Jean Paul Gaultier has a very similar way of thinking [reappyling gender codes, equality between female and male etc] and the idea of creating a unisex-line is fascinating. The idea's [according to groups, minority's, majority's etc] do remind me of Deleuze and Guattari. There is a equality [according to my aesthetical approach] according to Stanley Kubrick's 2001: A Space Odyssey [Djinn Chair by Olivier Morgue], Wiliiam Klein's ''The Model Couple'' and the ballets of Hans van Manen.
All by all; this similar approach has nothing to do with ''being similar or comparable'', it just has to do with the moment and the things that seemed equal [could be through a feeling, a aesthetical view point, etc.]
[by Petros Orfanos]
Share Our Stories
”After three hours of listening to lectures about design and designobjects everybody was a bit bored. This was not because of the content, but about the way it was presented and the retorical skills of the speakers. But see it from a other point of view than only the level of entertainment. What is the importance of art/design research and making it available to the general public? In my opinion it’s a opportunity, that it is made accessible, for everyone that is interested or wants to participate in preserving/documenting history. Cause this is what we saw. Not a great story, but people asking for help to make a great story. If you think about this, there is still a lot we need to find out to complete it. After a certain amount of time information gets lost and also the possibilities of creating a clear picture about history. Today some of the stories might be boring or uninteresting. It even can stay that way, but when times goes by it can become relevant and important. It is not up to us to make that judgement, but for later generations still to come. For now we need to search, share and organize information. So everybody has the same opportunity, like us, to access our history in the best way possible.”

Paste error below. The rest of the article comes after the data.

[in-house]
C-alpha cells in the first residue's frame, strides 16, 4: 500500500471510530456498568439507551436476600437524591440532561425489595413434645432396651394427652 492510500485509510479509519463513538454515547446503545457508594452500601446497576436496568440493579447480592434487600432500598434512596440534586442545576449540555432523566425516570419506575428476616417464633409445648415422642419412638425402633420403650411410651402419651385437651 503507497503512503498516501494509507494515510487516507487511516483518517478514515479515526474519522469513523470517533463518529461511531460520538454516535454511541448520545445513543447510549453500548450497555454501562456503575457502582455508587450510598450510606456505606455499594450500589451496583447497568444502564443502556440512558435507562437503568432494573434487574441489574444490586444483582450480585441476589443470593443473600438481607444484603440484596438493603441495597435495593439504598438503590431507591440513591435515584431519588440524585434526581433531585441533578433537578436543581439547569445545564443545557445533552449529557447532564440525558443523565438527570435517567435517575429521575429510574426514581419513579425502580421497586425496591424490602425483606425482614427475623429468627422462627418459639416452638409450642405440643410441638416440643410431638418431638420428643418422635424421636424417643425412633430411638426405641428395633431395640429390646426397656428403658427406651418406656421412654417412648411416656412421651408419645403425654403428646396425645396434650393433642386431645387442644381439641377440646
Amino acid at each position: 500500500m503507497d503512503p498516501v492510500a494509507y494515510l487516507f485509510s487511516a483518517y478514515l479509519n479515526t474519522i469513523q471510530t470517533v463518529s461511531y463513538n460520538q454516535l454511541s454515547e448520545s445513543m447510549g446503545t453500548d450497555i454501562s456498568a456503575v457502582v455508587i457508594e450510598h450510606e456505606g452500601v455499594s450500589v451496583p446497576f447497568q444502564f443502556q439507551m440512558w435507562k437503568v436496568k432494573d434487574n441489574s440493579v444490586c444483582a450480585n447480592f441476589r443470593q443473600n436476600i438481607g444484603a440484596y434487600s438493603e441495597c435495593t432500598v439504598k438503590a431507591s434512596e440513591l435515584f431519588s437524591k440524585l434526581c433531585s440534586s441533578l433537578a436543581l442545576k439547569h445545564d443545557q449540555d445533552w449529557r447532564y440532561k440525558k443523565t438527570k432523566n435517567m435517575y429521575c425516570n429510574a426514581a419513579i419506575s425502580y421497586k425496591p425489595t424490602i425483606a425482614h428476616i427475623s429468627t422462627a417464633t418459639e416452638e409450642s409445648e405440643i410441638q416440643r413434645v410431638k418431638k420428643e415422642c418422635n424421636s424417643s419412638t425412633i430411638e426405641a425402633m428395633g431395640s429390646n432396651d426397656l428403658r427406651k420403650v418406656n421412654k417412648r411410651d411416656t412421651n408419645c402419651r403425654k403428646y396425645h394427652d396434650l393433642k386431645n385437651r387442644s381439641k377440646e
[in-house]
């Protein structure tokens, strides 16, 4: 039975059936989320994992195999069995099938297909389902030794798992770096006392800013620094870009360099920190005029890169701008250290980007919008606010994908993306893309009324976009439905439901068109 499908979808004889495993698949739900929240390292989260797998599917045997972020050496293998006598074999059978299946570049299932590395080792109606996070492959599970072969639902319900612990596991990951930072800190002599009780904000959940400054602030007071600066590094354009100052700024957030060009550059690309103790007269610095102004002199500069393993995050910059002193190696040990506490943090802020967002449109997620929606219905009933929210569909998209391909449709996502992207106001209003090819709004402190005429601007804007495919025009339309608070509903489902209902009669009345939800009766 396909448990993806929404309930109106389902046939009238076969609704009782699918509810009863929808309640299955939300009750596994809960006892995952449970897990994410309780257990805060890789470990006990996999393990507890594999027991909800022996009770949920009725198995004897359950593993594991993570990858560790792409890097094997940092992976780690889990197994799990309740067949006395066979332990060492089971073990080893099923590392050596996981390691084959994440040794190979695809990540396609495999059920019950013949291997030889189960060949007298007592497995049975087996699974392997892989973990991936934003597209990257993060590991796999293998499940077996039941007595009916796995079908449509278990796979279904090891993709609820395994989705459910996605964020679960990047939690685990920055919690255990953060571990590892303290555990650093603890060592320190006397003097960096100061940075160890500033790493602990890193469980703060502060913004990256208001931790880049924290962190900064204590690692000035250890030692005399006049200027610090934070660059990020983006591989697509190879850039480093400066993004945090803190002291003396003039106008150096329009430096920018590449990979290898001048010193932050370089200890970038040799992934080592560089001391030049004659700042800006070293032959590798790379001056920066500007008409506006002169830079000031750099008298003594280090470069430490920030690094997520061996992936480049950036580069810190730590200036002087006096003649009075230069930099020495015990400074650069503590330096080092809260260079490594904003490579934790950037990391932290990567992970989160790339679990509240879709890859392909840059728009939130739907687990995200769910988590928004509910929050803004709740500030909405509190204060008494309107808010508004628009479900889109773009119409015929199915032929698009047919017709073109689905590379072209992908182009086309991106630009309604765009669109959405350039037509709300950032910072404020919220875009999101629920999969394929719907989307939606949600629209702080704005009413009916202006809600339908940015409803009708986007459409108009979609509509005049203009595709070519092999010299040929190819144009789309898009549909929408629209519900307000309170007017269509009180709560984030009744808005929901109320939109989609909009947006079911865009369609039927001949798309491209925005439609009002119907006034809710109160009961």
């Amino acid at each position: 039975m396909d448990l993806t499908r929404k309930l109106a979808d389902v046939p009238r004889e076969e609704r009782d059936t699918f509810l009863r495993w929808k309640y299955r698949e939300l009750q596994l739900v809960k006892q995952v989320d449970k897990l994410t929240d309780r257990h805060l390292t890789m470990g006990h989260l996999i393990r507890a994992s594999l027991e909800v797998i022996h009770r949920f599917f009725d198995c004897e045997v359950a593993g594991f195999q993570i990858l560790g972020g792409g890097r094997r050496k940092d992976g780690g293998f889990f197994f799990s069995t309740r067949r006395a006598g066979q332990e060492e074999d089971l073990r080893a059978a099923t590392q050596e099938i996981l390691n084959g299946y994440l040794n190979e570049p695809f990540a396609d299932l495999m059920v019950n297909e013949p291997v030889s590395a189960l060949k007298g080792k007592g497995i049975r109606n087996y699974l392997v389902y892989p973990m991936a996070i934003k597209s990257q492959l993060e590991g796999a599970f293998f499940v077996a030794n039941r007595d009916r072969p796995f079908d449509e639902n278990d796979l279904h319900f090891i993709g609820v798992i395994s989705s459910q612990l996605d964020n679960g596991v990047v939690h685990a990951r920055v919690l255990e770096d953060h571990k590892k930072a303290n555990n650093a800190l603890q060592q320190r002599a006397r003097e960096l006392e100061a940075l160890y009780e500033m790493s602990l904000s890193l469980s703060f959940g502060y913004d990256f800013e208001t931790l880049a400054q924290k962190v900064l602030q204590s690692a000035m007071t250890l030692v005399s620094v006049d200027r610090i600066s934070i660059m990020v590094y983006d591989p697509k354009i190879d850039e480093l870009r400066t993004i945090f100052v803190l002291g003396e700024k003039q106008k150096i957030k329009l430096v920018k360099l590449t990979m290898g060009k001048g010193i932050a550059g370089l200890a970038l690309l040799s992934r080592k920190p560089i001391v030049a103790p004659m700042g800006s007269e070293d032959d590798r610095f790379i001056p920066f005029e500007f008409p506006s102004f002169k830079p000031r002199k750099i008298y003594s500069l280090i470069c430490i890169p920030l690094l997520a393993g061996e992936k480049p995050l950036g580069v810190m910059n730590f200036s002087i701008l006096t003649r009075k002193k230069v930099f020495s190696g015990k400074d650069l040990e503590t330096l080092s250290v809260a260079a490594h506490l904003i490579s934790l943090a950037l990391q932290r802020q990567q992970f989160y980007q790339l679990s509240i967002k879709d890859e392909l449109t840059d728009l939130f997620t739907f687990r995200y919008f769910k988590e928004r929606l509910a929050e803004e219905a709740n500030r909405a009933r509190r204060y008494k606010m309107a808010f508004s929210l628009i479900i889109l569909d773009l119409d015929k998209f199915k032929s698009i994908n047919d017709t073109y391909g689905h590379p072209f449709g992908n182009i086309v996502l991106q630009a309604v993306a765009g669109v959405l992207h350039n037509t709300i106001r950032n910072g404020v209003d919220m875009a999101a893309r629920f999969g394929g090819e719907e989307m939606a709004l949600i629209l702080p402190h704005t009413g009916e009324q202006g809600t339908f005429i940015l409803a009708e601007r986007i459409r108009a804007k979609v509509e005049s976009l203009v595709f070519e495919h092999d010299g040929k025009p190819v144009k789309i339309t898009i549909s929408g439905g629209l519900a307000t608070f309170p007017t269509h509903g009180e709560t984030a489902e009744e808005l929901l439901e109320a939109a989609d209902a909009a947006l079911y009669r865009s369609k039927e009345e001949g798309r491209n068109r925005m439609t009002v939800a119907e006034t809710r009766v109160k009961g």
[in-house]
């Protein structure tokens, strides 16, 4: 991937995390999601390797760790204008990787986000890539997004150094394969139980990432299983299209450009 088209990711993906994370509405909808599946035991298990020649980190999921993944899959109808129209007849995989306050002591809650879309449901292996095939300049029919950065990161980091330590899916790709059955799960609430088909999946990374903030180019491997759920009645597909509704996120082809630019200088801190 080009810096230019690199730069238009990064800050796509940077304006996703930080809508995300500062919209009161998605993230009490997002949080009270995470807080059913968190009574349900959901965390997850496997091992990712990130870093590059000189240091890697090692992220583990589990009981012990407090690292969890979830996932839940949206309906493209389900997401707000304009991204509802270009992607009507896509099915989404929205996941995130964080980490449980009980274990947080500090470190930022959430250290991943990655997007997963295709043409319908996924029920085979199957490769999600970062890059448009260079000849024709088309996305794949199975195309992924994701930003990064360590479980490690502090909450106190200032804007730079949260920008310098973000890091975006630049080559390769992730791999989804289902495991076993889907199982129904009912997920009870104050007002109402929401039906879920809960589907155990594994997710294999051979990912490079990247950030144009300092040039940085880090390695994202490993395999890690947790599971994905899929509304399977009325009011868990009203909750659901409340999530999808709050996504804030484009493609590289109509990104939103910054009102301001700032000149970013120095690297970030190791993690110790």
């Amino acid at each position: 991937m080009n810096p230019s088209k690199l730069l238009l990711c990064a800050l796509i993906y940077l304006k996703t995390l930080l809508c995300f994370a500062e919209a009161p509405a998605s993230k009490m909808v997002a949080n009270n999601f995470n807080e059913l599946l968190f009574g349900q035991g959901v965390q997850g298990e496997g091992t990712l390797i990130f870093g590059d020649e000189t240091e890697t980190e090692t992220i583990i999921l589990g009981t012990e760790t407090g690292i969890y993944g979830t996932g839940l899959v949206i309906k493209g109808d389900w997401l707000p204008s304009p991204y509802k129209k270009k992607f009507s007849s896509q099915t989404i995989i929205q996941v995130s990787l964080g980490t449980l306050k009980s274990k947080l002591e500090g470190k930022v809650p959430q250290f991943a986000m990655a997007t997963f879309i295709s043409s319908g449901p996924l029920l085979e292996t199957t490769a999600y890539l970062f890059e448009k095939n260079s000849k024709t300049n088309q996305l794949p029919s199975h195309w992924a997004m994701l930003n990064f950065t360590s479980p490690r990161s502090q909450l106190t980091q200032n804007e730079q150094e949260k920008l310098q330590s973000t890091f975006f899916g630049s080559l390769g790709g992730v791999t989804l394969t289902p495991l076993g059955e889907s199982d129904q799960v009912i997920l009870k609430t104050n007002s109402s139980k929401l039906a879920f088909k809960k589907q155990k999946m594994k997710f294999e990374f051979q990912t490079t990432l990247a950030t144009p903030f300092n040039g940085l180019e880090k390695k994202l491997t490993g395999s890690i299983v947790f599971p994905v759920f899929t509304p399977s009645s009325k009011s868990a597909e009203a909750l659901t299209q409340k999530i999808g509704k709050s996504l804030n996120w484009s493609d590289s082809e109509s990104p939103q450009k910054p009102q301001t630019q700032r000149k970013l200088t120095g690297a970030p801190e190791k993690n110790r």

[by Herman Paskamp]
obsurbed by research
Quite interesting to see these curators completely absorbed by researching one subject. Information was given about the 1960′s fashion of Emmy van Leersum and Gijs Bakker, the Amsterdamse School and then there was some dribble about the restoration of an old clock. In the following text I will focus on the first of these subjects.
It was compelling to learn from Marjan Boot that styles of dressing that are now totally accepted (a woman wearing pants) or trite (a jumpsuit) were completely groundbreaking back when van Leersum and Bakker gave their (apparently legendary) fashion show. Little proof that the show ever even happened remains today, so the curator explained her challenge was to represent the fashion show’s relevance and atmosphere in an exhibition with what little information and material was left of it.